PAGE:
On Churchless Evangelicals (Part 3)

An HB Classic

So far, the case has not been terribly difficult or painful. However many evangelicals may be wandering in the churchless wilderness without any congregation whatsoever, there are few responsible evangelical theologians who, however much they may not wish to talk about the . . . Continue reading →

On Churchless Evangelicals (Part 2)

If I have heard it once, I have heard it countless times: “I’m not a member of any local congregation. I’m a member of the invisible church.” When one hears this, one is tempted to agree with John Murray that it would . . . Continue reading →

On Churchless Evangelicals (Part 1)

I was once a churchless evangelical. As a young Christian I attended a medium-sized (three-hundred member) Southern Baptist congregation for a few years without joining. It was not really a problem. Of course they would like to have seen me baptized (as . . . Continue reading →

The Importance of Being More Than Earnest

Doctrine. Theology. For many evangelicals these words are as pleasant as the phrase, “impacted tooth!” That theology is irrelevant to Christian life has essentially become a received dogma. Nevertheless, as much as indifference about Christian truth reigns among evangelicals, to the same degree . . . Continue reading →

Riddlebarger On The Buzz Vs Reformation In The OC

Kim Riddlebarger spent his summer sabbatical profitably and one of the things he did was to write a series of fascinating posts on evangelicalism in Orange County, California during the 1970s—2013. It’s not an exhaustive account but it does illustrate well the . . . Continue reading →

What Fuller Says About Evangelicals: Nolo Contendere

The AP ran a story this past Sunday revealing that Fuller Seminary (Pasadena, California) has decided not to contest the formation of a homosexual student group on campus known as OneTable. Fuller’s policy says that marriage is between one man and one . . . Continue reading →

Engaging With Keller

Many now regard only one aspect of criticism, that of the expression of disapproval or hostility. There is, however, a second aspect that is equally important: the friendly analysis and judgment of the merits and faults of a project. This volume is . . . Continue reading →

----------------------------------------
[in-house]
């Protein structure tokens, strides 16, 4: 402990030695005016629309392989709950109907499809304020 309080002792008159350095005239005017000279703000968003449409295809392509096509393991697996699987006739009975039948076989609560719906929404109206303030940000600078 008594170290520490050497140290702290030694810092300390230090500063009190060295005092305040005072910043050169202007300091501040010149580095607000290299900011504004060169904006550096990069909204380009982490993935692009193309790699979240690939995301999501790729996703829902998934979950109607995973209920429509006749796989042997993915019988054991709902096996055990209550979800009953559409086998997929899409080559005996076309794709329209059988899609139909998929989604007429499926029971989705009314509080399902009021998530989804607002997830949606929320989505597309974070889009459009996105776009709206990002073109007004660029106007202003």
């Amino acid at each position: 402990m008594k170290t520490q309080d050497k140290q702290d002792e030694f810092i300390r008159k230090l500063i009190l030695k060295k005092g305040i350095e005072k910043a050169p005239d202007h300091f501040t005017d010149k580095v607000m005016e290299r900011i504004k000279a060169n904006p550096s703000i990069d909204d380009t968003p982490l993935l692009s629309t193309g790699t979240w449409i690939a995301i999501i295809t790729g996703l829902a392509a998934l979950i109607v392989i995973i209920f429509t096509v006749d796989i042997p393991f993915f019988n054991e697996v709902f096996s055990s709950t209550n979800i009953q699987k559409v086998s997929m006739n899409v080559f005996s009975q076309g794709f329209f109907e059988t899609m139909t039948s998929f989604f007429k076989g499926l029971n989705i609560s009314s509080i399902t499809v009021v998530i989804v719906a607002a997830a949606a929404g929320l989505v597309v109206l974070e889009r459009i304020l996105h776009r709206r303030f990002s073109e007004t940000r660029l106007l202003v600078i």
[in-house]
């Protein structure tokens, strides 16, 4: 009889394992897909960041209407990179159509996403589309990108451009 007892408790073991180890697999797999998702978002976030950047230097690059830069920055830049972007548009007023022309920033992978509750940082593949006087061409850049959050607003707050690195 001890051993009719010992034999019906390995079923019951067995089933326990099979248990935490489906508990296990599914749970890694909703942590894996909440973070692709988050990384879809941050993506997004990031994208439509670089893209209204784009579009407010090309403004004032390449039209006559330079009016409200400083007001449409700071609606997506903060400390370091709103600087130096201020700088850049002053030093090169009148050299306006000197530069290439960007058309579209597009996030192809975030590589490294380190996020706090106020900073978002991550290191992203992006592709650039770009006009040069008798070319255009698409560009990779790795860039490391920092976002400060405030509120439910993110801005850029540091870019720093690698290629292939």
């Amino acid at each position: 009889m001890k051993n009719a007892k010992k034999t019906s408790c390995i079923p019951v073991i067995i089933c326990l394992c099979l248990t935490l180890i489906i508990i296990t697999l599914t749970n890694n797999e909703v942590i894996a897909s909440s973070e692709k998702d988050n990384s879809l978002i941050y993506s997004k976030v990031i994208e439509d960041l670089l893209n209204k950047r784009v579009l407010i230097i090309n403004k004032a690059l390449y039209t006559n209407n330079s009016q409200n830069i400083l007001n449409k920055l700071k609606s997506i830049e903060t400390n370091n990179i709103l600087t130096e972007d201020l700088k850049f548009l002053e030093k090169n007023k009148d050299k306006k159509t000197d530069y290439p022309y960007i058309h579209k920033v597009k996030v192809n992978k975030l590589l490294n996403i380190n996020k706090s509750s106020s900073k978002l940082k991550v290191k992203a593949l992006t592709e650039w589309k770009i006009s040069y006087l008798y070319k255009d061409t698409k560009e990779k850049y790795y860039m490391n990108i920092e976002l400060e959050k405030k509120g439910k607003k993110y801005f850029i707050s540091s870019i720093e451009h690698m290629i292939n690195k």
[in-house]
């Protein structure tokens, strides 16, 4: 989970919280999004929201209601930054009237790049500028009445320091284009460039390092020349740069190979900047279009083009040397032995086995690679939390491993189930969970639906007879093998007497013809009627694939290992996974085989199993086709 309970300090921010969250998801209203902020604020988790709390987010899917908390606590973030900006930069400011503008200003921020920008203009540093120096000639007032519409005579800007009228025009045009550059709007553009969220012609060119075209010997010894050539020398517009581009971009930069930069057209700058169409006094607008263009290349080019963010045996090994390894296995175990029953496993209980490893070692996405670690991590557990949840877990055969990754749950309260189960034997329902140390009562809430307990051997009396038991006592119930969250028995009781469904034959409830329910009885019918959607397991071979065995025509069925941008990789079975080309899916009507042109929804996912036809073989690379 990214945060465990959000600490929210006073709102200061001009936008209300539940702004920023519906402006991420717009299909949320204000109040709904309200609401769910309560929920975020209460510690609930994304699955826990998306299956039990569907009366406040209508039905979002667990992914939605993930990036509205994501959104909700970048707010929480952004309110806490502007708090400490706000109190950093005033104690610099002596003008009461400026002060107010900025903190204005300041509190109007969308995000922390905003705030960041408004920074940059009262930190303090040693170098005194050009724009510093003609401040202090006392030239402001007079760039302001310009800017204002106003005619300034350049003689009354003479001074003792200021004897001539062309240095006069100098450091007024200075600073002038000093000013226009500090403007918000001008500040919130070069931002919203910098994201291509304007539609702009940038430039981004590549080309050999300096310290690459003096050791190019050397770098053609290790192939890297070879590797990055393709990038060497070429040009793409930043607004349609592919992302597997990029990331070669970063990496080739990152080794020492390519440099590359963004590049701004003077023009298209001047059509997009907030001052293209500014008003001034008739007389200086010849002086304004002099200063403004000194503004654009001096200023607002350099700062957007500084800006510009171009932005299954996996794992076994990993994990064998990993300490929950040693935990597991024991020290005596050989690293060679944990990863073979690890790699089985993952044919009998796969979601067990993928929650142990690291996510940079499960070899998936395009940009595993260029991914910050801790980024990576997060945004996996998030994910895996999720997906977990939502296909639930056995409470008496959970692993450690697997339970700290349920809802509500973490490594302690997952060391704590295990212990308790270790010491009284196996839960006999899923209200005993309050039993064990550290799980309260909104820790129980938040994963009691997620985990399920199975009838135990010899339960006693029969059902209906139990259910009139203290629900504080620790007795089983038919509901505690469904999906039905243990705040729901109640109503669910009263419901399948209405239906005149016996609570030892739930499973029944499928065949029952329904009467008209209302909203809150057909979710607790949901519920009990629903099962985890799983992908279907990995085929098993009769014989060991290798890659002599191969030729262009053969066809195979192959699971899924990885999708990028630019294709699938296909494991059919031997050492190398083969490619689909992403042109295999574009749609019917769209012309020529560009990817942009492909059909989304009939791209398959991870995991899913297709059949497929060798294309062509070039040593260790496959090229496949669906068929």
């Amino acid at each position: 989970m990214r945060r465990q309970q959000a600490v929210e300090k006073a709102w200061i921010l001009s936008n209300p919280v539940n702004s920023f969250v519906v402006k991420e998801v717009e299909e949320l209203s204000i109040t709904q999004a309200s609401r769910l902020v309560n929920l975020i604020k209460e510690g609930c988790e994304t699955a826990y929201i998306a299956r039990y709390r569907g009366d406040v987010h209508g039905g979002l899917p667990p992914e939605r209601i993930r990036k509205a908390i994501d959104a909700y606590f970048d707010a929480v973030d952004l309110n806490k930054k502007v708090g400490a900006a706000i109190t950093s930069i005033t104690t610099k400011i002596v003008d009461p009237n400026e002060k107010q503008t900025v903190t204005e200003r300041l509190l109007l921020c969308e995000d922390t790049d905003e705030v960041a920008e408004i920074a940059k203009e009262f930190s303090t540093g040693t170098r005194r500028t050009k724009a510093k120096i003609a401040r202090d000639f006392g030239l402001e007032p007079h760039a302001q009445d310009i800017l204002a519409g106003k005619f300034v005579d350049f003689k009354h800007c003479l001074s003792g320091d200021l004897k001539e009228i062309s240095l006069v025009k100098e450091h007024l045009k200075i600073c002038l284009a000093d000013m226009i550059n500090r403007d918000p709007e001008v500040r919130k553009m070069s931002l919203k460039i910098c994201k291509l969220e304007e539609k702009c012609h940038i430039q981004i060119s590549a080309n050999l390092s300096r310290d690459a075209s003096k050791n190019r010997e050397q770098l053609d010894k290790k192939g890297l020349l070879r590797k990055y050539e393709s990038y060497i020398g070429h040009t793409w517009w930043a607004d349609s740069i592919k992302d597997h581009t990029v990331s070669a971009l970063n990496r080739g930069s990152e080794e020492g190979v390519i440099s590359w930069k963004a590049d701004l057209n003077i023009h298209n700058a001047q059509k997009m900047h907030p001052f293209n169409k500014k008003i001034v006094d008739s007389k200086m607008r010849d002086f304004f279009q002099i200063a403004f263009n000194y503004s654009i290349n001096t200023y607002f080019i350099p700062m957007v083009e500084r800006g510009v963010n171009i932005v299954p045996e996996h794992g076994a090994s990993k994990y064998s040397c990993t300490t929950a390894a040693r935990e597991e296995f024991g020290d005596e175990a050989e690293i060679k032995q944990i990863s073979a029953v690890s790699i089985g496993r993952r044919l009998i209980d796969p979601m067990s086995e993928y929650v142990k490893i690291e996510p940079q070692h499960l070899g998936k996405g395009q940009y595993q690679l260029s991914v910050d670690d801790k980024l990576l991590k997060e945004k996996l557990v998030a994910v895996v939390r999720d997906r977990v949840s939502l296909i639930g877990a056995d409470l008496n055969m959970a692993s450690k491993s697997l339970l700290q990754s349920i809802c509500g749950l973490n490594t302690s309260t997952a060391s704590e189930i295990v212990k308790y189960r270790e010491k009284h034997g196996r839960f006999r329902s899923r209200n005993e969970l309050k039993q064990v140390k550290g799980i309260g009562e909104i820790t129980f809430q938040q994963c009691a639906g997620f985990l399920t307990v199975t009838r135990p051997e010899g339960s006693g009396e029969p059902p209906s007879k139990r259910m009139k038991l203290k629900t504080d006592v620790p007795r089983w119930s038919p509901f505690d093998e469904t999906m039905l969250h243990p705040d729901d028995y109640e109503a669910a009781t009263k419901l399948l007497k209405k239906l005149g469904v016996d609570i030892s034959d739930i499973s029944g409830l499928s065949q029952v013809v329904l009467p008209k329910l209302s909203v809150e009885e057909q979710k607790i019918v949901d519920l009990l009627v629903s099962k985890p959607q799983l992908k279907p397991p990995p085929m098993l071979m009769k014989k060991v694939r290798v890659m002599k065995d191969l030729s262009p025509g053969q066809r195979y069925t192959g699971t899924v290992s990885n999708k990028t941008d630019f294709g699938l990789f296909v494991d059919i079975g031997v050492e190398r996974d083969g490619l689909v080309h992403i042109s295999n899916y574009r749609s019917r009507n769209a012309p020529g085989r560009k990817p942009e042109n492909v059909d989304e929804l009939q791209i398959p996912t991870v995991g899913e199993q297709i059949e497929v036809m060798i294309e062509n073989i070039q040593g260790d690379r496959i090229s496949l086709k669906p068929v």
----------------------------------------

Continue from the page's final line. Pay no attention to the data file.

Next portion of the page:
Bog Standard Evangelicalism Circa 1962

I’m cleaning out my office and clearing out a great lot of books One of the volumes I found is Carl F. H. Henry, Basic Christian Doctrines (New York: Holt, Rhinehart, Winston, 1962). Included in this collection of very brief entries are G. . . . Continue reading →

Less A Problem of What the Spirit is Doing and More a Problem of What We Say

Part 2

In part 1, I began to sketch a case that for a way between neo-Pentecostalism/Charismatic piety and a sterile piety. Genuine, confessional Reformed piety is warm, Spiritual, and vital but we understand that the Spirit works through means (Word and sacraments). This . . . Continue reading →

Less A Problem of What the Spirit is Doing and More a Problem of What We Say

Part 1

Since the early 19th century American Christianity has been largely dominated by a revival of the original Anabaptist theology, piety, and practice. One can transpose much of what took place in the 19th century over the fist generation Anabaptists (1520s) and it . . . Continue reading →

Joel’s Not So Bad After All?

Mark Driscoll on Joel Osteen

UPDATED 14:02 5 Feb 2013 So says YRR (Young, Restless, and Reformed) leader Mark Driscoll in an interview (regarding his forthcoming book) published by the TGC: Q: You observe that “appreciated people” exchange grumbling for praying, competing for celebrating, bitterness for thankfulness, . . . Continue reading →